*In October 2010, twelve Filipino migrant workers were arrested at a Mass and charged with proselytizing.
*In March, two Indian Christians were beaten, arrested and sentenced to 45-day prison terms for attending a private prayer meeting. They were finally released after six months.
*In July, a Christian refugee from Eritrea, Eyob Mussie, was expelled from Saudi Arabia after being arrested for proselytizing. Initially, he was facing a death penalty. He may well be killed when he returns to Eritrea.
These isolated incidents are part of a larger pattern of suppression and intimidation. Saudi Arabia’s laws permit private worship by non-Muslims, but ban public worship, supposedly in conformity with the Prophet’s dying wishes. In practice, services “must remain small and inconspicuous. They must not occur regularly at a particular location, lest a church or other non-Muslim place of worship de facto be established.” “Religious police” or Mutawwa’in infiltrated church groups, all of whose services are “vulnerable to raids.” Few priests are allowed into the kingdom (Farr, 237).
The U.S. State Department is well aware of Saudi abuses. The Department’s own 2011 report on religious freedom in Saudi Arabia stated: “The laws and policies restrict religious freedom, and in practice, the government generally enforced these restrictions. Freedom of religion is neither recognized nor protected under the law and is severely restricted in practice. The country is an Islamic state governed by a monarchy; the king is head of both state and government. According to the basic law, Sunni Islam is the official religion and the country’s constitution is the Qur’an and the Sunna (traditions and sayings of the Prophet Muhammad). . . . The public practice of any religion other than Islam is prohibited, and there is no separation between state and religion. The government did not respect religious freedom in law, but generally permitted Shia religious gatherings and non-Muslim private religious practices. Some Muslims who did not adhere to the government’s interpretation of Islam faced significant political, economic, legal, social, and religious discrimination, including limited employment and educational opportunities, underrepresentation in official institutions, restrictions on religious practice, and restrictions on places of worship and community centers.”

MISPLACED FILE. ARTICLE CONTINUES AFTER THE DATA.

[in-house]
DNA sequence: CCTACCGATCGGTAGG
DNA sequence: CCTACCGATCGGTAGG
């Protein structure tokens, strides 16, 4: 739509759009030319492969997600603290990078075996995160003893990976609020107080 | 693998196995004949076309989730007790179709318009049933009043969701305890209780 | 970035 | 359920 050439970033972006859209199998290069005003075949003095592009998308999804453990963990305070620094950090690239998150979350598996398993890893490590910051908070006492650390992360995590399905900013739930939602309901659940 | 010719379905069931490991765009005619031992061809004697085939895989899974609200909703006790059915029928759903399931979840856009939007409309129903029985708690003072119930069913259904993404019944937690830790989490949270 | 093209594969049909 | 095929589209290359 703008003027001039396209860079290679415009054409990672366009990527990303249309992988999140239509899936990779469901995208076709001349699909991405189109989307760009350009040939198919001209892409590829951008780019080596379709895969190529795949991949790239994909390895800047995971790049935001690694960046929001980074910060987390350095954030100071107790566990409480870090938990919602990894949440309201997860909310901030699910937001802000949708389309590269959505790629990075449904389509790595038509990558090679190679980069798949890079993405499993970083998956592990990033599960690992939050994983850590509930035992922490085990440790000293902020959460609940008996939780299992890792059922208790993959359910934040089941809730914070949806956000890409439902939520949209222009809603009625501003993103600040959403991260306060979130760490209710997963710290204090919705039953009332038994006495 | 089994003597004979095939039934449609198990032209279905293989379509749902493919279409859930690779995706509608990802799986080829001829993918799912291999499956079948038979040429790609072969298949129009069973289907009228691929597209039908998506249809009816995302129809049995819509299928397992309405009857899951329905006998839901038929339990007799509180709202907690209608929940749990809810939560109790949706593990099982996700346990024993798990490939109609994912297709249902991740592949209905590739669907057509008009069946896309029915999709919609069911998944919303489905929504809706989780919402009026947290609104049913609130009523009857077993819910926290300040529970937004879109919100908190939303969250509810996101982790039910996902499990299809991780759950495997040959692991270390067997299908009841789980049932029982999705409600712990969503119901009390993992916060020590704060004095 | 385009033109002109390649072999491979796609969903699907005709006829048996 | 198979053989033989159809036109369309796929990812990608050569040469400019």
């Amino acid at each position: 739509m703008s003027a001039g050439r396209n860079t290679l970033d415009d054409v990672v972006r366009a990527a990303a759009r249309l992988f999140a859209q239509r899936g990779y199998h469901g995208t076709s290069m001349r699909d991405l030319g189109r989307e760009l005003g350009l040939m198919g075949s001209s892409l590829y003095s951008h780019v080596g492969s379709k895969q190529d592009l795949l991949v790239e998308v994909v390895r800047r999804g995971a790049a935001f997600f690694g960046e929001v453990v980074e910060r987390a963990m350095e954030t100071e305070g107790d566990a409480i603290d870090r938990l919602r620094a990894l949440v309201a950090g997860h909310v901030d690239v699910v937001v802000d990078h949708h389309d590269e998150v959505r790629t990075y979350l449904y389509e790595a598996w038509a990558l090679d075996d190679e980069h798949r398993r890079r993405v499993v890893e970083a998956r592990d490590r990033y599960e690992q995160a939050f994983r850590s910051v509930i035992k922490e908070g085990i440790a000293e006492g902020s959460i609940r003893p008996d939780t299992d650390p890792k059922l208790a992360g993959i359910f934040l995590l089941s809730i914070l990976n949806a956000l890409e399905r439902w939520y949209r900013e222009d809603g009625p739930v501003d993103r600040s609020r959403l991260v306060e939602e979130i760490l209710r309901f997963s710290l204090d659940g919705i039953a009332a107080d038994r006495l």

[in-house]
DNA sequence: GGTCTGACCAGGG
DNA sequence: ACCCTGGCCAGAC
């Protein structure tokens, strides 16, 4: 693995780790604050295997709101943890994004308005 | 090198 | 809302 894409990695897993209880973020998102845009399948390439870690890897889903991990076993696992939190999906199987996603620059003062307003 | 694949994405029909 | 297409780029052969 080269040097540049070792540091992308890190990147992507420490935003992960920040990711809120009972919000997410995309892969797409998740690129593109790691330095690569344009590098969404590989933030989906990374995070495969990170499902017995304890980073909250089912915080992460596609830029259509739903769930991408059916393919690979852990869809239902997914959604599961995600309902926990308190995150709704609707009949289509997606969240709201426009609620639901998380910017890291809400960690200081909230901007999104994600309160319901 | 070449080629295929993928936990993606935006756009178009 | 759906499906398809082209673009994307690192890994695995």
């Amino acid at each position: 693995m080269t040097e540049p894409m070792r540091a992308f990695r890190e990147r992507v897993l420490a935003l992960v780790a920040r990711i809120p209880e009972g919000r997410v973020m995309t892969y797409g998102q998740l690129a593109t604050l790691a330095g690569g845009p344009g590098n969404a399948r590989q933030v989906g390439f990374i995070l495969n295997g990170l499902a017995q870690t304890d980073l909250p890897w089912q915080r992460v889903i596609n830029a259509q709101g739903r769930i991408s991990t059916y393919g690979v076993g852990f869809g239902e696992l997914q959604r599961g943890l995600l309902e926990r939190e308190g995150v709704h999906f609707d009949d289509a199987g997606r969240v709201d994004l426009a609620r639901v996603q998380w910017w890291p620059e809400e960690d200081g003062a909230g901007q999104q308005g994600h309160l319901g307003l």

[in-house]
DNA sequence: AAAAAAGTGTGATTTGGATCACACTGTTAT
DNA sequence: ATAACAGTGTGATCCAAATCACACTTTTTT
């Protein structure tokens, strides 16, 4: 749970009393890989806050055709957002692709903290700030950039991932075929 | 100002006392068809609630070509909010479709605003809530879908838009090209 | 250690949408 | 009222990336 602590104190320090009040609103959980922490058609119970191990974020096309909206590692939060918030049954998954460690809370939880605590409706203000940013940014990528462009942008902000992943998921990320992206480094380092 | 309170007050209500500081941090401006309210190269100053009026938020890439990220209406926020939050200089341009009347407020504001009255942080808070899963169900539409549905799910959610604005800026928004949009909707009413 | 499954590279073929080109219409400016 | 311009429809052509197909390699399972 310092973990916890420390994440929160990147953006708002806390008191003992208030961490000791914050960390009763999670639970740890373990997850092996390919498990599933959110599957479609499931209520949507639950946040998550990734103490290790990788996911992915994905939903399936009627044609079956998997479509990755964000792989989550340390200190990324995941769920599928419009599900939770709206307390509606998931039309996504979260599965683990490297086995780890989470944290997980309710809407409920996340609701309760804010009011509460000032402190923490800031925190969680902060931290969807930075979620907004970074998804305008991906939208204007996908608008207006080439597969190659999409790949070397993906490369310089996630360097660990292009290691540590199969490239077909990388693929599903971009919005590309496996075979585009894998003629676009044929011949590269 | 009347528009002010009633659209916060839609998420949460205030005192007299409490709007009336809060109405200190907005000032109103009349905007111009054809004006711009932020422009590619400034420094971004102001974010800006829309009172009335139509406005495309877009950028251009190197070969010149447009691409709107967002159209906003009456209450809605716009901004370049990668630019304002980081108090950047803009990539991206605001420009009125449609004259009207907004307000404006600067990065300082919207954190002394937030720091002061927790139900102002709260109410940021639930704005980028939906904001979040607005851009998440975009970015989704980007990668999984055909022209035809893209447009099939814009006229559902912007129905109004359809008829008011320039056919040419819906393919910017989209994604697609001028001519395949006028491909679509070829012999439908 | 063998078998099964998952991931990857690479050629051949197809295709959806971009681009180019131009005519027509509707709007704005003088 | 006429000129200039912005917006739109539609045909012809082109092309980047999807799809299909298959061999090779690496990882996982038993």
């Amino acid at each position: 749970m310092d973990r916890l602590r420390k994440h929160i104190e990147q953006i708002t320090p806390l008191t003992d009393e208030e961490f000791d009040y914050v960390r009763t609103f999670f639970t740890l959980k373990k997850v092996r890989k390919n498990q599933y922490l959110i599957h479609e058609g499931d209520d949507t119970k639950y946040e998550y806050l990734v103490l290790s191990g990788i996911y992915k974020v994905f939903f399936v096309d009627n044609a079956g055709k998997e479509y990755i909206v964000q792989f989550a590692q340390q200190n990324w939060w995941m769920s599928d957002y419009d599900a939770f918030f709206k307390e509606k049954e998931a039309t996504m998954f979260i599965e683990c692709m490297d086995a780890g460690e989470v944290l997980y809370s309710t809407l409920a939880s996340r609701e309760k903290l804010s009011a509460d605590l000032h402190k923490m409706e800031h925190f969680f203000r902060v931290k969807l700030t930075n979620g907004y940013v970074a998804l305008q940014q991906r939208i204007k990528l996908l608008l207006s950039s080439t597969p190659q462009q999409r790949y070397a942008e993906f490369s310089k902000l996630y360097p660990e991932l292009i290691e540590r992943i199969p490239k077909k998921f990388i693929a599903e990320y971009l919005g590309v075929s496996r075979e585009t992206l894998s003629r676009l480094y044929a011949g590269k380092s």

Yet Saudi Arabia is still regarded as an “indispensable ally.” The U.S. rarely intervenes in defense of religious minorities, lest we lose what we view as a crucial friendly power in a critical region of the world. When Thomas Farr proposed to Saudi officials that they purchase buildings to rent to non-Muslim religious groups, condemn or criminalize the activities of the Mutawwa’in, and permit more priests to enter the country, U.S. officials showed “distinct discomfort” and the Saudi officials found themselves “called away to some other emergency” (Farr, 240).
Clearly, promotion of Christianity, or of religious freedom, does not determine our Saudi policy. Unsurprisingly, intertwined economic and strategic goals are paramount. We have great power, and we act like one. Worse, we pay deference to monsters. Saudi Arabia is a beast, but on whose back does Saudi Arabia ride?